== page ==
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Russia: Analysis From Washington -- Facing Facts In Chechnya

Washington, 4 April 2001 (RFE/RL) -- A senior Russian Duma deputy argues that Moscow cannot achieve its ends in Chechnya through a counter-terrorist action alone but only if it ends human rights abuses there and succeeds in persuading the Chechens that they will be better off as part of Russia.

In an article published in Moscow's "Nezavisimaya gazeta" on 3 April, Konstantin Kosachev, the deputy chairman of the Duma Foreign Affairs Committee and the deputy leader of the Fatherland-All Russia faction, argues that Moscow has been making a fundamental mistake in how it addresses Chechnya and must change course before it is too late.

According to Kosachev who recently visited the North Caucasus, Moscow has had two choices at each point throughout the 1990s in how to respond to those Chechens who seek independence. It could seek to "physically destroy" Chechen leaders who want independence, or it could persuade people there that "it is better for Chechnya to remain part of Russia than to strive for independence."

Unfortunately, Kosachev continues, Moscow has at each point "preferred to send in the troops," adding that "this method failed us in 1995 and 1996, and God forbid it should fail us again now." He suggests further that "glowing reports about the military and its triumphant march across Chechnya are just wishful thinking." Consequently, he argues, the Russian government must reexamine its approach.

To do so, Kosachev says, requires that Moscow recognize that "the people of Chechnya have serious grievances against federal troops." And the Russian government must also recognize that "lack of central command and coordinated effort as well as lack of personal accountability have influenced the effectiveness of the regular army in Chechnya."

But even putting the security services in charge has done little to improve the situation because officials there are rotated so often that they do not develop the contacts and expertise needed to do their jobs. And as a result, Kosachev continues, "the counter-terrorist operation in its present form is pointless."

Many people, including Union of Rightist Forces leader Boris Nemtsov, are advocating new tactics, Kosachev says, but all of their plans have the same basic flaw, that is, they are designed to be "forced on the people of Chechnya" by Moscow rather than being the expression of what the Chechens themselves want. He further says that Moscow can only count on the Chechens wanting to remain inside Russia if Moscow changes its approach.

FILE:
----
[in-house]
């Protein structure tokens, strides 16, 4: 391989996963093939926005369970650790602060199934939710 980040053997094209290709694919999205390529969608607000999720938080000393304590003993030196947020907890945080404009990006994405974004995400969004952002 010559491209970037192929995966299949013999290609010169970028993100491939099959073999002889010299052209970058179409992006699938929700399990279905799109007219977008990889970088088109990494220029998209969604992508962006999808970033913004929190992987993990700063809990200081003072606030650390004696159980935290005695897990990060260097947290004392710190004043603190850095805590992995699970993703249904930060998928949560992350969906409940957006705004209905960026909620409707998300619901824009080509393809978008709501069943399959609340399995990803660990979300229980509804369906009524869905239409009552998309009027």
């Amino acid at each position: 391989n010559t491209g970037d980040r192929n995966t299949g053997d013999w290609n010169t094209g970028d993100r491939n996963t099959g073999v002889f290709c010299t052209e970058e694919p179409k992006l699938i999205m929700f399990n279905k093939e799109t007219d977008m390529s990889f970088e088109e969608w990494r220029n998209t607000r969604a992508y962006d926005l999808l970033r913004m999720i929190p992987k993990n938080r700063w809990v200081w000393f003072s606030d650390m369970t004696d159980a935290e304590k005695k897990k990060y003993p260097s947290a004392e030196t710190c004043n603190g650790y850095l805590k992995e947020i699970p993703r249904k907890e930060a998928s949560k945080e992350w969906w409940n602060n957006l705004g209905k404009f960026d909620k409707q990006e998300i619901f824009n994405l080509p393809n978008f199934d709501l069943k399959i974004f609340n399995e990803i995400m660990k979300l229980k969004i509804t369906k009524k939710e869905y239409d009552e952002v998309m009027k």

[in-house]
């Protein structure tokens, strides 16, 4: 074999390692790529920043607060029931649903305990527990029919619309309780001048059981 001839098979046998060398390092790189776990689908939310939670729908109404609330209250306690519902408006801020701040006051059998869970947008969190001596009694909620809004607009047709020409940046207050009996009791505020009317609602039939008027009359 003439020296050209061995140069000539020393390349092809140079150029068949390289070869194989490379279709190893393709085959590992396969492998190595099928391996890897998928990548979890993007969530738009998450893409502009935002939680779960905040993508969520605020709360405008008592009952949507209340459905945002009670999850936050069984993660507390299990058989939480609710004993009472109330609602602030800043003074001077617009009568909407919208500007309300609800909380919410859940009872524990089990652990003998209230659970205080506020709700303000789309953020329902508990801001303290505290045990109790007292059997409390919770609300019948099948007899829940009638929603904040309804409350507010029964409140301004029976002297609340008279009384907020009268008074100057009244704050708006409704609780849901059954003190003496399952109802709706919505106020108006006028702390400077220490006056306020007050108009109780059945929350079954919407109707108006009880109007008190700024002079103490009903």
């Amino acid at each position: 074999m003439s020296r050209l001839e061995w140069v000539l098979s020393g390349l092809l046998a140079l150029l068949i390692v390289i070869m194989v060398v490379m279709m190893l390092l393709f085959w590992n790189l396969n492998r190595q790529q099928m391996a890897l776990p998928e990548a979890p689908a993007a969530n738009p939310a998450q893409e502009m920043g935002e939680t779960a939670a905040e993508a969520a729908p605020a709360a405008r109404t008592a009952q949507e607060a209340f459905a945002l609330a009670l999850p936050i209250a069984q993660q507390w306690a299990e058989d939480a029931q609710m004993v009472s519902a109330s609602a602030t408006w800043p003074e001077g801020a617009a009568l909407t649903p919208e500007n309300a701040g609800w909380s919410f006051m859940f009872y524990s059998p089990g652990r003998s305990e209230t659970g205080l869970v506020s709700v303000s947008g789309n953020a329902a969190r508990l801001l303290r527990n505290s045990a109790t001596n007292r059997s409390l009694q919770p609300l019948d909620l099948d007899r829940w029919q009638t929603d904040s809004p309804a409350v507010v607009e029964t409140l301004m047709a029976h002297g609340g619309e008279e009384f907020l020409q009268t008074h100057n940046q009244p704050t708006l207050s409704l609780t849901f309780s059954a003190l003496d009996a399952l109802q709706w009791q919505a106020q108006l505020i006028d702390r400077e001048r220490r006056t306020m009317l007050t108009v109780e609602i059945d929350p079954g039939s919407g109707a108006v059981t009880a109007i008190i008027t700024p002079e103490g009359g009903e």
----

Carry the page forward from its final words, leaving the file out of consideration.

To win over the hearts and minds of the Chechens, Kosachev argues, Moscow must devote more attention to what he called "the process of post-war restoration," centralizing Russian control over aid distribution and providing dramatically more assistance to the Chechen people.

The Chechen people, he says, "will start siding with the federal government when it sees that new schools and hospitals are built in place of the destroyed ones, when it sees that all this is not the result of lobbyist efforts but a deliberate choice and a sincere intention on the part of the political leadership in Moscow."

Kosachev's analysis flows from both criticism this week by an international human rights group concerning human rights violations by Russian forces and a statement last week by President Vladimir Putin that the Russian reconstruction effort in the North Caucasus is not going well.

But it goes significantly beyond both. And as a result, Kosachev's argument is likely to be challenged by some because it appears to rest on three implicit assumptions, all of which are likely to be viewed by many as highly problematic.

First, to succeed, Kosachev's proposal requires that Moscow be willing to admit its own past mistakes, to address rather than deny charges of human rights abuses by its own forces, and to provide significantly more assistance to the Chechens with whom it has been locked in a battle for most of the last decade. None of those things now appears to be much in evidence.

Second, his proposal can succeed only if sufficient number of Chechens are in fact prepared to accept such a shift in Moscow's approach as genuine. The record of the last decade suggests that even the most war-weary Chechens are likely to be skeptical.

And third, his proposal also assumes that those Chechens who have been fighting for their independence over the last decade will be willing to view such a shift as something more than a recognition by Moscow that it has been losing the conflict on the ground. If the Chechens do not do so, they may simply redouble their efforts.

If even one of these assumptions proves false, Kosachev's call for a new realism about Chechnya could have just the opposite impact he intends, sparking a wider war rather than bringing that conflict closer to resolution.